We found out we were pregnant shortly after getting the keys to The New House (which is over a year now, so I should probably just start referring to it as The House). I was excited about the idea of exploring the woodland with a child; collecting conkers and identifying mushrooms and kicking leaves and discovering insects. I thought that once the child could walk he’d be fun to be in the woodland with.
Well, I underestimated babies! The piglet is now three months old and he has been fascinated by the woodland since he was just a tiny dot. It has been lovely seeing the canopy through his eyes. The view from the pram is really quite amazing.
The contrast of dark leaves against bright skies provides so many patterns for little eyes to puzzle at. Light shifts through the branches or the wind moves the leaves and the pattern changes. Looking up from the safety of the pram is so mesmerising that sometimes it sends you right to sleep.
Before we had the baby I knew very little about babies. I thought that they just lay there and cried until they were six months and could sit up. But the piglet changes every day. He does lots of things, lots of the time. Sometimes when we go for walks in the woodland I carry him in a sling. He tips his head back, looks up the length of the trees, and coos and aaaahs with big wide eyes. He must be able to smell the wet soil after it rains and hear the buzzards call as they circle high above the canopy.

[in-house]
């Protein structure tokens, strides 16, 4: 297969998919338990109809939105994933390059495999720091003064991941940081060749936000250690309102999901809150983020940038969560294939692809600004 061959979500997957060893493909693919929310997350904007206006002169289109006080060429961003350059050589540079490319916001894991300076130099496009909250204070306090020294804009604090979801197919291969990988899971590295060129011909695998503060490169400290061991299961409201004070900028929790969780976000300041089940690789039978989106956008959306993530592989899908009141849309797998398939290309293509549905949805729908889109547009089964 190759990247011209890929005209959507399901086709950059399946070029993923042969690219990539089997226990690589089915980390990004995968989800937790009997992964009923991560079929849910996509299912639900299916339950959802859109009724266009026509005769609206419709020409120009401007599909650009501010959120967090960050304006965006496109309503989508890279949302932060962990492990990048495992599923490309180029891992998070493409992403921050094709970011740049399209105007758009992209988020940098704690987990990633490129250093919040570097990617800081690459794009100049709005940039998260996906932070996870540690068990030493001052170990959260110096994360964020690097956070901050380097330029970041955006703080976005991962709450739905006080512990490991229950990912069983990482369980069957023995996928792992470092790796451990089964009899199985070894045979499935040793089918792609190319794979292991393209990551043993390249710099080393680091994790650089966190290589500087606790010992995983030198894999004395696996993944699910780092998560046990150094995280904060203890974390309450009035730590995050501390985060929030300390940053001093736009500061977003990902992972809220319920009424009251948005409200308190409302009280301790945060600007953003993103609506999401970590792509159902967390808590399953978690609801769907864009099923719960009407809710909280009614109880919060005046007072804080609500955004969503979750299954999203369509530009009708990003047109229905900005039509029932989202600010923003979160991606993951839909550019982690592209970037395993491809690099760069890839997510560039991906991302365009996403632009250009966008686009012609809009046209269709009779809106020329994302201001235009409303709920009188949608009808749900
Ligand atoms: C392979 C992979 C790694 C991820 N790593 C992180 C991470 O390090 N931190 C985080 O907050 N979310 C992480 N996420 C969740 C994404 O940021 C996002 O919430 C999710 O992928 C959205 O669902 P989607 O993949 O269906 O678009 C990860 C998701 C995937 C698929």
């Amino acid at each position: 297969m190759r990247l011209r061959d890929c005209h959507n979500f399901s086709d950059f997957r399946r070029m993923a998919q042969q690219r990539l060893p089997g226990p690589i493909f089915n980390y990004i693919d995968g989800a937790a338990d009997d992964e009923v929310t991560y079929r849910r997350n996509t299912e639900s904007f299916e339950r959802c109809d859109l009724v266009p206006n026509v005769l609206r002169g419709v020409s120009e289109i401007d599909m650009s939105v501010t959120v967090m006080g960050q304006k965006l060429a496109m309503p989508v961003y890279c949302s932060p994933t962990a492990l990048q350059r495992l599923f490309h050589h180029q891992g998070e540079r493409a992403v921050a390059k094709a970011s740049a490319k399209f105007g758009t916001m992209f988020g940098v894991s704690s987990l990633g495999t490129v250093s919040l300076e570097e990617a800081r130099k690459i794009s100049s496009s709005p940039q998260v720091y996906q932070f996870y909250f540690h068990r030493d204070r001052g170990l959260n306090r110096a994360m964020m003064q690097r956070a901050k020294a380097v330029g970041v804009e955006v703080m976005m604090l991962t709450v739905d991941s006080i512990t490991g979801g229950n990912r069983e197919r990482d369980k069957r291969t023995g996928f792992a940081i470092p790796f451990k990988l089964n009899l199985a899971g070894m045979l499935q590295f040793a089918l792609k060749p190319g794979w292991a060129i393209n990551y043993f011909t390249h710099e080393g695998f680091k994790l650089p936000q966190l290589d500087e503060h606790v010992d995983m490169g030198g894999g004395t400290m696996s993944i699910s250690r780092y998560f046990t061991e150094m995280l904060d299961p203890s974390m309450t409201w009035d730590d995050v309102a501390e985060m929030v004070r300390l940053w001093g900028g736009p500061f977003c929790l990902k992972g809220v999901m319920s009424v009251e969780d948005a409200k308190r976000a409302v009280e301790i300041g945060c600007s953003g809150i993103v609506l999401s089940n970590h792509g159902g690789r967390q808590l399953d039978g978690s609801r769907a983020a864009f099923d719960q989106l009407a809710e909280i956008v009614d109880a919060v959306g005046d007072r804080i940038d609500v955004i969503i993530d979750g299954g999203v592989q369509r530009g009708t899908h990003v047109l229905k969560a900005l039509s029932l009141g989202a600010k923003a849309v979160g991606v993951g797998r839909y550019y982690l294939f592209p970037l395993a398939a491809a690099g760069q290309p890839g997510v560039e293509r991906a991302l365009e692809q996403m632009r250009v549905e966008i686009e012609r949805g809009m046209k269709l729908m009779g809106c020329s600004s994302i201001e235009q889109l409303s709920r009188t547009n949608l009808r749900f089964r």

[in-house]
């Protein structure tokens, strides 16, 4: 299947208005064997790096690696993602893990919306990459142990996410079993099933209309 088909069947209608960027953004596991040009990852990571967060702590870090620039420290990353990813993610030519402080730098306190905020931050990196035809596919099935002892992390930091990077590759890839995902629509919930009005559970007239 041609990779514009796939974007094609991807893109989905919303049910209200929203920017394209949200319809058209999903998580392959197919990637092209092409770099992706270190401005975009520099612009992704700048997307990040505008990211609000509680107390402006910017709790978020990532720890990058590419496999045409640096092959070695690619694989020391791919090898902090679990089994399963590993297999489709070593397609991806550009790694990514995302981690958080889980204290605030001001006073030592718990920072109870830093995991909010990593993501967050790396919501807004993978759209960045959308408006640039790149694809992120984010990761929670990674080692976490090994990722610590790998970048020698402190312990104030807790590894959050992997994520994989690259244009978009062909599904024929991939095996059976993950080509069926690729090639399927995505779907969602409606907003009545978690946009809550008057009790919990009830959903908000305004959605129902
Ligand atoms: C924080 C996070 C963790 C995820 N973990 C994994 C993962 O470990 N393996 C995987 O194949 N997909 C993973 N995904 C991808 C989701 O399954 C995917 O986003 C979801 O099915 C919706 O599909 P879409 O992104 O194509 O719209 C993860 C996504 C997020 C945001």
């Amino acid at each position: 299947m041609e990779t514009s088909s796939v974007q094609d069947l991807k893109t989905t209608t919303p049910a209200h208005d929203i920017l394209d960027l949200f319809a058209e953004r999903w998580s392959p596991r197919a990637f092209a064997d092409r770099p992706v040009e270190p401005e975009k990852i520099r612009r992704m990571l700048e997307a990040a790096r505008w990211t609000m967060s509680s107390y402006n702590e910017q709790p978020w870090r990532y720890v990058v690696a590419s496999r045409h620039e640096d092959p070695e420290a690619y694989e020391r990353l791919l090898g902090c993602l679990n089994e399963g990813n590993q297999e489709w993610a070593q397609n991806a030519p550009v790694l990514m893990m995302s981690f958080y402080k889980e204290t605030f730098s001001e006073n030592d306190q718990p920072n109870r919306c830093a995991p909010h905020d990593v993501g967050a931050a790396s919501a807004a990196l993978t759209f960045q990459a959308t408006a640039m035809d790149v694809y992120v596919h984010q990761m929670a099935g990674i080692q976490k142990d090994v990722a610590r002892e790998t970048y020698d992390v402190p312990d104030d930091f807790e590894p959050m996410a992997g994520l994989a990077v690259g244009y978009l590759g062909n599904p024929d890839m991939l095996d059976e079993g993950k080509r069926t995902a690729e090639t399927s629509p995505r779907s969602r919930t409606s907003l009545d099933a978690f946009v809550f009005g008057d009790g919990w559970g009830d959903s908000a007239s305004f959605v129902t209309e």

We always stop under the big horse chestnut tree to spend time with the big friendly chestnut leaves. If I stand on my tip toes they can pat us on our heads like the hands of a gentle giant. And sometimes we have to stop under the widest-spread old oak trees to shelter from the rain (of which there has been plenty this summer!). The piglet snoozes while the sound of the rain on the leaves plays like white noise, and the oaks keep us company until it is safe to continue our walk.
The baby has exceeded my expectations in every way so far. He’s a delightful dish of peaches and cream. We think we’ll keep him. Here’s the view into the pram when he was two weeks old: